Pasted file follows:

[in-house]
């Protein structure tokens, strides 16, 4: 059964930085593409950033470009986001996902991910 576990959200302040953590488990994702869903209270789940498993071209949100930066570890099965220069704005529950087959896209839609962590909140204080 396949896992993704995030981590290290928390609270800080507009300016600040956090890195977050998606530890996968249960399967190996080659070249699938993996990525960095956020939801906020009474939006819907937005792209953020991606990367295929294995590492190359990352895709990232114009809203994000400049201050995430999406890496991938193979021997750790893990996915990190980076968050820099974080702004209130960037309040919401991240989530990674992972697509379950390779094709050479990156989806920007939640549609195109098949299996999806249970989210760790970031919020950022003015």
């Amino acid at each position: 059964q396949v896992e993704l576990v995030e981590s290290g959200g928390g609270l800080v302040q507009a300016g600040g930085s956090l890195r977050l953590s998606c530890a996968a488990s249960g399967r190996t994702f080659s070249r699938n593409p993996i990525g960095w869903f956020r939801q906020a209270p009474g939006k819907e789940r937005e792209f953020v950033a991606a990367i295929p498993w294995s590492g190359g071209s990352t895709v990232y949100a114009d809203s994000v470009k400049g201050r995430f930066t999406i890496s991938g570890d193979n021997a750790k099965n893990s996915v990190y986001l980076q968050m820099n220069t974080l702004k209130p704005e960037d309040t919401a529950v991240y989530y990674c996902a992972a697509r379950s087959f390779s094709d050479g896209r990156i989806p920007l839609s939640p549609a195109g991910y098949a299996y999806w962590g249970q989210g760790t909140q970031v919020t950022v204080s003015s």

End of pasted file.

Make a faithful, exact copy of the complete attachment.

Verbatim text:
[in-house]
């Protein structure tokens, strides 16, 4: 059964930085593409950033470009986001996902991910 576990959200302040953590488990994702869903209270789940498993071209949100930066570890099965220069704005529950087959896209839609962590909140204080 396949896992993704995030981590290290928390609270800080507009300016600040956090890195977050998606530890996968249960399967190996080659070249699938993996990525960095956020939801906020009474939006819907937005792209953020991606990367295929294995590492190359990352895709990232114009809203994000400049201050995430999406890496991938193979021997750790893990996915990190980076968050820099974080702004209130960037309040919401991240989530990674992972697509379950390779094709050479990156989806920007939640549609195109098949299996999806249970989210760790970031919020950022003015």
């Amino acid at each position: 059964q396949v896992e993704l576990v995030e981590s290290g959200g928390g609270l800080v302040q507009a300016g600040g930085s956090l890195r977050l953590s998606c530890a996968a488990s249960g399967r190996t994702f080659s070249r699938n593409p993996i990525g960095w869903f956020r939801q906020a209270p009474g939006k819907e789940r937005e792209f953020v950033a991606a990367i295929p498993w294995s590492g190359g071209s990352t895709v990232y949100a114009d809203s994000v470009k400049g201050r995430f930066t999406i890496s991938g570890d193979n021997a750790k099965n893990s996915v990190y986001l980076q968050m820099n220069t974080l702004k209130p704005e960037d309040t919401a529950v991240y989530y990674c996902a992972a697509r379950s087959f390779s094709d050479g896209r990156i989806p920007l839609s939640p549609a195109g991910y098949a299996y999806w962590g249970q989210g760790t909140q970031v919020t950022v204080s003015s």